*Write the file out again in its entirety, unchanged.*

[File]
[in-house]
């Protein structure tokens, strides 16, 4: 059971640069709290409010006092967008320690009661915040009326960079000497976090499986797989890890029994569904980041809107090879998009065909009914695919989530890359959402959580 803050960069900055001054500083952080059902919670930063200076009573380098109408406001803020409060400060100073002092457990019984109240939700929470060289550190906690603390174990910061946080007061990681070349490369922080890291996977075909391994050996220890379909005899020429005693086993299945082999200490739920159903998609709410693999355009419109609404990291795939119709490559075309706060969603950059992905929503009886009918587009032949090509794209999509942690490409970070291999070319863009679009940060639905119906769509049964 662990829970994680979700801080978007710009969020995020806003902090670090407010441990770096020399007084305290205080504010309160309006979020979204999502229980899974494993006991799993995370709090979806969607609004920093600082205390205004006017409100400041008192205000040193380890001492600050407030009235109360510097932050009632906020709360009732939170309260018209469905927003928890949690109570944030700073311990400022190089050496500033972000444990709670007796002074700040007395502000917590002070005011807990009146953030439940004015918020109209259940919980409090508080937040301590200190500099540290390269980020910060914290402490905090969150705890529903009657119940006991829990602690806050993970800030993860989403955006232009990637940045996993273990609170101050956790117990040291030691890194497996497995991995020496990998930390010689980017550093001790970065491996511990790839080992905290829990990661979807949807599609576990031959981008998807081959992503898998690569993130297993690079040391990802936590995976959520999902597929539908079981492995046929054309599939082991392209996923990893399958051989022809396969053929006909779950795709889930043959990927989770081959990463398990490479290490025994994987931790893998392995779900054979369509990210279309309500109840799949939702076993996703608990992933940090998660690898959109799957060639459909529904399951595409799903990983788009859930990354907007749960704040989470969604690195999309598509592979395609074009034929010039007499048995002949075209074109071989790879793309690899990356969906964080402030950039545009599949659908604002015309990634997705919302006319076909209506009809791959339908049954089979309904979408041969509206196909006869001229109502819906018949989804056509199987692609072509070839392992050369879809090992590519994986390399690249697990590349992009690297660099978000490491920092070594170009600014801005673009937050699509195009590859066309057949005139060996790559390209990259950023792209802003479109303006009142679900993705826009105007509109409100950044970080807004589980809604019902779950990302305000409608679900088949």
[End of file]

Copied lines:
[in-house]
């Protein structure tokens, strides 16, 4: 059971640069709290409010006092967008320690009661915040009326960079000497976090499986797989890890029994569904980041809107090879998009065909009914695919989530890359959402959580 803050960069900055001054500083952080059902919670930063200076009573380098109408406001803020409060400060100073002092457990019984109240939700929470060289550190906690603390174990910061946080007061990681070349490369922080890291996977075909391994050996220890379909005899020429005693086993299945082999200490739920159903998609709410693999355009419109609404990291795939119709490559075309706060969603950059992905929503009886009918587009032949090509794209999509942690490409970070291999070319863009679009940060639905119906769509049964 662990829970994680979700801080978007710009969020995020806003902090670090407010441990770096020399007084305290205080504010309160309006979020979204999502229980899974494993006991799993995370709090979806969607609004920093600082205390205004006017409100400041008192205000040193380890001492600050407030009235109360510097932050009632906020709360009732939170309260018209469905927003928890949690109570944030700073311990400022190089050496500033972000444990709670007796002074700040007395502000917590002070005011807990009146953030439940004015918020109209259940919980409090508080937040301590200190500099540290390269980020910060914290402490905090969150705890529903009657119940006991829990602690806050993970800030993860989403955006232009990637940045996993273990609170101050956790117990040291030691890194497996497995991995020496990998930390010689980017550093001790970065491996511990790839080992905290829990990661979807949807599609576990031959981008998807081959992503898998690569993130297993690079040391990802936590995976959520999902597929539908079981492995046929054309599939082991392209996923990893399958051989022809396969053929006909779950795709889930043959990927989770081959990463398990490479290490025994994987931790893998392995779900054979369509990210279309309500109840799949939702076993996703608990992933940090998660690898959109799957060639459909529904399951595409799903990983788009859930990354907007749960704040989470969604690195999309598509592979395609074009034929010039007499048995002949075209074109071989790879793309690899990356969906964080402030950039545009599949659908604002015309990634997705919302006319076909209506009809791959339908049954089979309904979408041969509206196909006869001229109502819906018949989804056509199987692609072509070839392992050369879809090992590519994986390399690249697990590349992009690297660099978000490491920092070594170009600014801005673009937050699509195009590859066309057949005139060996790559390209990259950023792209802003479109303006009142679900993705826009105007509109409100950044970080807004589980809604019902779950990302305000409608679900088949």